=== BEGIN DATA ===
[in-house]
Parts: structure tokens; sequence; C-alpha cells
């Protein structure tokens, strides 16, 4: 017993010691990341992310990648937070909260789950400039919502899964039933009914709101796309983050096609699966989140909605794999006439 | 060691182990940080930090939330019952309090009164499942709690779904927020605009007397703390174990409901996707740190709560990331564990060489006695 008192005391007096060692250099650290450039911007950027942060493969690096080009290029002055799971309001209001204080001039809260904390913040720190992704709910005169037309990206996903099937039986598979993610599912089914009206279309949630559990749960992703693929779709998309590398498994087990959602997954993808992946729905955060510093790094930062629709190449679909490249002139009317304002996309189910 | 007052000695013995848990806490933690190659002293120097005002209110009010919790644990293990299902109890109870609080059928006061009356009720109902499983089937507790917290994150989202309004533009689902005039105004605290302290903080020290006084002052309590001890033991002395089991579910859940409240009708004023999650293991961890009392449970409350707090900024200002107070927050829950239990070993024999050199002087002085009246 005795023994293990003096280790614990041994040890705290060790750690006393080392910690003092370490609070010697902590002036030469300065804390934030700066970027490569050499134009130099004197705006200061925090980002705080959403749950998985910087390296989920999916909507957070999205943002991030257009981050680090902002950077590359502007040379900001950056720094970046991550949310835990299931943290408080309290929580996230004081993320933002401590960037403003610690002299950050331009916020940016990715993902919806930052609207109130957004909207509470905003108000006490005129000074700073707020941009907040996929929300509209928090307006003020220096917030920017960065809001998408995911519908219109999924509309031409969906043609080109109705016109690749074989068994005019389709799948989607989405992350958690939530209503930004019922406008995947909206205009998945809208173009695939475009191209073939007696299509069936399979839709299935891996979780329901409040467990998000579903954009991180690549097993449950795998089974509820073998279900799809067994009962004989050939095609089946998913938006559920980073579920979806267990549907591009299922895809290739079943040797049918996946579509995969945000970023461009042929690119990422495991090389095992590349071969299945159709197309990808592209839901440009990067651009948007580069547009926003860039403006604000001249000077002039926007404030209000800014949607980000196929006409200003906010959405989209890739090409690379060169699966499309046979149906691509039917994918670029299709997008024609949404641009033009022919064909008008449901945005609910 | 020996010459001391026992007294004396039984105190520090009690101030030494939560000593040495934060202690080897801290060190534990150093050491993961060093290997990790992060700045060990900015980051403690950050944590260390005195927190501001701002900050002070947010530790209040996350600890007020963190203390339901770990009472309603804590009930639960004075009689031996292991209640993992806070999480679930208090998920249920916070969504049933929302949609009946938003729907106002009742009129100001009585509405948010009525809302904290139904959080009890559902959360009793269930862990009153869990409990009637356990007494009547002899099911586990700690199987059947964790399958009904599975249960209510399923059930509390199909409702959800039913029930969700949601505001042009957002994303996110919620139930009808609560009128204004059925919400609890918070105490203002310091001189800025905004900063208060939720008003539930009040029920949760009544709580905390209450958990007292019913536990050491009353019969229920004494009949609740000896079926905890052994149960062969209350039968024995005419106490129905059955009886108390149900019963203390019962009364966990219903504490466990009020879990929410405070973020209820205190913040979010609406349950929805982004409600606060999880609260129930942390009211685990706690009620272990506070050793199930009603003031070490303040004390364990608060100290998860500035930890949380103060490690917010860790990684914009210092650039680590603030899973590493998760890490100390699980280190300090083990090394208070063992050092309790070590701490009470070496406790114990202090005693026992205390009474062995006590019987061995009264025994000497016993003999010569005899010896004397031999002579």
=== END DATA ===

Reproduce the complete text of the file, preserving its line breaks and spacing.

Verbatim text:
[in-house]
Parts: structure tokens; sequence; C-alpha cells
């Protein structure tokens, strides 16, 4: 017993010691990341992310990648937070909260789950400039919502899964039933009914709101796309983050096609699966989140909605794999006439 | 060691182990940080930090939330019952309090009164499942709690779904927020605009007397703390174990409901996707740190709560990331564990060489006695 008192005391007096060692250099650290450039911007950027942060493969690096080009290029002055799971309001209001204080001039809260904390913040720190992704709910005169037309990206996903099937039986598979993610599912089914009206279309949630559990749960992703693929779709998309590398498994087990959602997954993808992946729905955060510093790094930062629709190449679909490249002139009317304002996309189910 | 007052000695013995848990806490933690190659002293120097005002209110009010919790644990293990299902109890109870609080059928006061009356009720109902499983089937507790917290994150989202309004533009689902005039105004605290302290903080020290006084002052309590001890033991002395089991579910859940409240009708004023999650293991961890009392449970409350707090900024200002107070927050829950239990070993024999050199002087002085009246 005795023994293990003096280790614990041994040890705290060790750690006393080392910690003092370490609070010697902590002036030469300065804390934030700066970027490569050499134009130099004197705006200061925090980002705080959403749950998985910087390296989920999916909507957070999205943002991030257009981050680090902002950077590359502007040379900001950056720094970046991550949310835990299931943290408080309290929580996230004081993320933002401590960037403003610690002299950050331009916020940016990715993902919806930052609207109130957004909207509470905003108000006490005129000074700073707020941009907040996929929300509209928090307006003020220096917030920017960065809001998408995911519908219109999924509309031409969906043609080109109705016109690749074989068994005019389709799948989607989405992350958690939530209503930004019922406008995947909206205009998945809208173009695939475009191209073939007696299509069936399979839709299935891996979780329901409040467990998000579903954009991180690549097993449950795998089974509820073998279900799809067994009962004989050939095609089946998913938006559920980073579920979806267990549907591009299922895809290739079943040797049918996946579509995969945000970023461009042929690119990422495991090389095992590349071969299945159709197309990808592209839901440009990067651009948007580069547009926003860039403006604000001249000077002039926007404030209000800014949607980000196929006409200003906010959405989209890739090409690379060169699966499309046979149906691509039917994918670029299709997008024609949404641009033009022919064909008008449901945005609910 | 020996010459001391026992007294004396039984105190520090009690101030030494939560000593040495934060202690080897801290060190534990150093050491993961060093290997990790992060700045060990900015980051403690950050944590260390005195927190501001701002900050002070947010530790209040996350600890007020963190203390339901770990009472309603804590009930639960004075009689031996292991209640993992806070999480679930208090998920249920916070969504049933929302949609009946938003729907106002009742009129100001009585509405948010009525809302904290139904959080009890559902959360009793269930862990009153869990409990009637356990007494009547002899099911586990700690199987059947964790399958009904599975249960209510399923059930509390199909409702959800039913029930969700949601505001042009957002994303996110919620139930009808609560009128204004059925919400609890918070105490203002310091001189800025905004900063208060939720008003539930009040029920949760009544709580905390209450958990007292019913536990050491009353019969229920004494009949609740000896079926905890052994149960062969209350039968024995005419106490129905059955009886108390149900019963203390019962009364966990219903504490466990009020879990929410405070973020209820205190913040979010609406349950929805982004409600606060999880609260129930942390009211685990706690009620272990506070050793199930009603003031070490303040004390364990608060100290998860500035930890949380103060490690917010860790990684914009210092650039680590603030899973590493998760890490100390699980280190300090083990090394208070063992050092309790070590701490009470070496406790114990202090005693026992205390009474062995006590019987061995009264025994000497016993003999010569005899010896004397031999002579």